We hit Clifton’s Cafeteria a few weeks after its big comeback to check things out. The food was a combination of old-school favorites with a few new twists like stone fired pizza and fresh sandwiches on ciabatta. Unfortunately, the hot food was very much like what you would get at a school cafeteria, and refrigerated cake is never a good thing. We were not that surprised when Eater announced that talented chef Jason Fullilove was already leaving. But like the Madonna Inn in San Luis Obispo, Clifton’s is not really a place you go to eat. It’s a place you go to trip out. And as these pictures prove, it is definitely worth it.
The first floor houses the cafeteria and a large, open seating area with a great woods theme. There are tiered levels of dining along one side of the room, almost like balconies, leading up to the second floor, where the woodland theme continues. The giant tree that anchors the building is the centerpiece on this floor, and contains a little cubby for children to hide in. Natural history museum-style dioramas are a large part of the decor, as is a long copper bar. The furniture is stunning and probably one-of-a-kind, made with leathers, wood, antlers and possibly horn.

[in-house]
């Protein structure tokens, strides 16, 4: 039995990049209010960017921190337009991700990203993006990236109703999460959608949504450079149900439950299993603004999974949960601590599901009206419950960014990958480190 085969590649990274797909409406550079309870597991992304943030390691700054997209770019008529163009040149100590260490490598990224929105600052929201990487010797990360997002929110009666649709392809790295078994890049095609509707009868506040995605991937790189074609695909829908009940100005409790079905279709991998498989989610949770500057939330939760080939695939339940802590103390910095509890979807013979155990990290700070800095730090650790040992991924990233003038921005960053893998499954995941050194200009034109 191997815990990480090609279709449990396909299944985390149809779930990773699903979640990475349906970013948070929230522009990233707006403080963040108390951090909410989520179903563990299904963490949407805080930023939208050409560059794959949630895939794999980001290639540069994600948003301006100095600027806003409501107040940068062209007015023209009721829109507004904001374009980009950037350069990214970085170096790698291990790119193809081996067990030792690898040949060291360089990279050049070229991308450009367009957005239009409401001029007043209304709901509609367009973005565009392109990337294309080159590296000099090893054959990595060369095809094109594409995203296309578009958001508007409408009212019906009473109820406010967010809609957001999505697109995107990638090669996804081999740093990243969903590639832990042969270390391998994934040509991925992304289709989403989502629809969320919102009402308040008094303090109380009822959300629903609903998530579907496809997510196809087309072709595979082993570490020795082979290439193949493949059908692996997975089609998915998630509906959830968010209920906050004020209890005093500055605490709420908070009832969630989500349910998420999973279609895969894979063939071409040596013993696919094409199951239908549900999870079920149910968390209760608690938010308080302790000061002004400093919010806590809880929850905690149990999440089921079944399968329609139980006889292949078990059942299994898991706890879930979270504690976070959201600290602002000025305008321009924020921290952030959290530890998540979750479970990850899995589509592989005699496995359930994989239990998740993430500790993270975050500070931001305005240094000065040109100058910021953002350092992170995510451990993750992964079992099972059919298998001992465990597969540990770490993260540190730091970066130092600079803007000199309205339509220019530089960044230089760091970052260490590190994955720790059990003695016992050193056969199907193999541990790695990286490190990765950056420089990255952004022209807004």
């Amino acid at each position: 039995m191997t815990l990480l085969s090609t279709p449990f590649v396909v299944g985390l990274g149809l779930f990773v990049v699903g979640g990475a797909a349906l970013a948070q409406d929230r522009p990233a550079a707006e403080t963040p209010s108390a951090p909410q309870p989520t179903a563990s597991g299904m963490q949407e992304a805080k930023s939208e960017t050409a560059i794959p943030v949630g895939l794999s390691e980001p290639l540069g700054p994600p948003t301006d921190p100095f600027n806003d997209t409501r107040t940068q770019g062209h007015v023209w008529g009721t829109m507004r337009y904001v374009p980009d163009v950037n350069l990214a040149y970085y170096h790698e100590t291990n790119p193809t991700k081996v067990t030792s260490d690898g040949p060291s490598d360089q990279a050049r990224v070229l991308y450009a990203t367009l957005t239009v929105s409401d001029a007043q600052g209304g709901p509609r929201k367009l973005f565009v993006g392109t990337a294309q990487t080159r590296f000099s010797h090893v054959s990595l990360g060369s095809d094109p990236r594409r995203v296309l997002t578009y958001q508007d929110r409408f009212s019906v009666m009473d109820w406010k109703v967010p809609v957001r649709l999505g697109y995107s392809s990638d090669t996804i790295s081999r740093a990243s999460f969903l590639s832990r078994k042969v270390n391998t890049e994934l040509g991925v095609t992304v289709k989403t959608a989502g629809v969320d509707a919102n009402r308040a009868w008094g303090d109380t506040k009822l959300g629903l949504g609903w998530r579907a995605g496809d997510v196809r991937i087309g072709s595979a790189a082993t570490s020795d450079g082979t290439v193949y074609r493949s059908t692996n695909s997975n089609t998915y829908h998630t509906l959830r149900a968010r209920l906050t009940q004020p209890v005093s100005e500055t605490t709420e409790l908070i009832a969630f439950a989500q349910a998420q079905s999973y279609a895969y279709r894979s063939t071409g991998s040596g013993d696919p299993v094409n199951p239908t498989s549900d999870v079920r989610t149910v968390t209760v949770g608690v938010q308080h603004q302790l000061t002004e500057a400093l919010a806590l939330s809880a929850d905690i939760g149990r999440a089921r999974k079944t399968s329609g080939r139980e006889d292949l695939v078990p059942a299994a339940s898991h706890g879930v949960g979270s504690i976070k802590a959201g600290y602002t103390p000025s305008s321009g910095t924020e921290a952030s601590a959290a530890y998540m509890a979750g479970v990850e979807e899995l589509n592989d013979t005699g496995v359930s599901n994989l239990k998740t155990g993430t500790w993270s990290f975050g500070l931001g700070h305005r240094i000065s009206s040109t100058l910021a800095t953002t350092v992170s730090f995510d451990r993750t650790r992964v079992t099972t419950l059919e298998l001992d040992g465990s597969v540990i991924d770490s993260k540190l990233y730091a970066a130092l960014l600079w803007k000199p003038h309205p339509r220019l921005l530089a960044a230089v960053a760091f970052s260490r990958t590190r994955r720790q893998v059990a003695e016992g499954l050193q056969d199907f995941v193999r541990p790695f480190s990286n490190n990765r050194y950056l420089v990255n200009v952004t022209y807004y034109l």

In contrast, the third floor is elegant, with detailed late colonial woodwork in creams and pastels with huge windows facing the street. The main room is an open ballroom that seems like the kind of place you could rent out for a wedding reception. The large dioramas continue here, and now that I think about it, perhaps a carnivorous hunt scene is not appropriate for a wedding. Half of the floor is sealed off, probably the future location of the promised tiki bar. There is also a basement area that employees say will be used for a bar. At this time, only a small portion of the basement is open, displaying old neon, a classic wood phone booth and a gorgeous bench. Oh, and they also have a waterfall.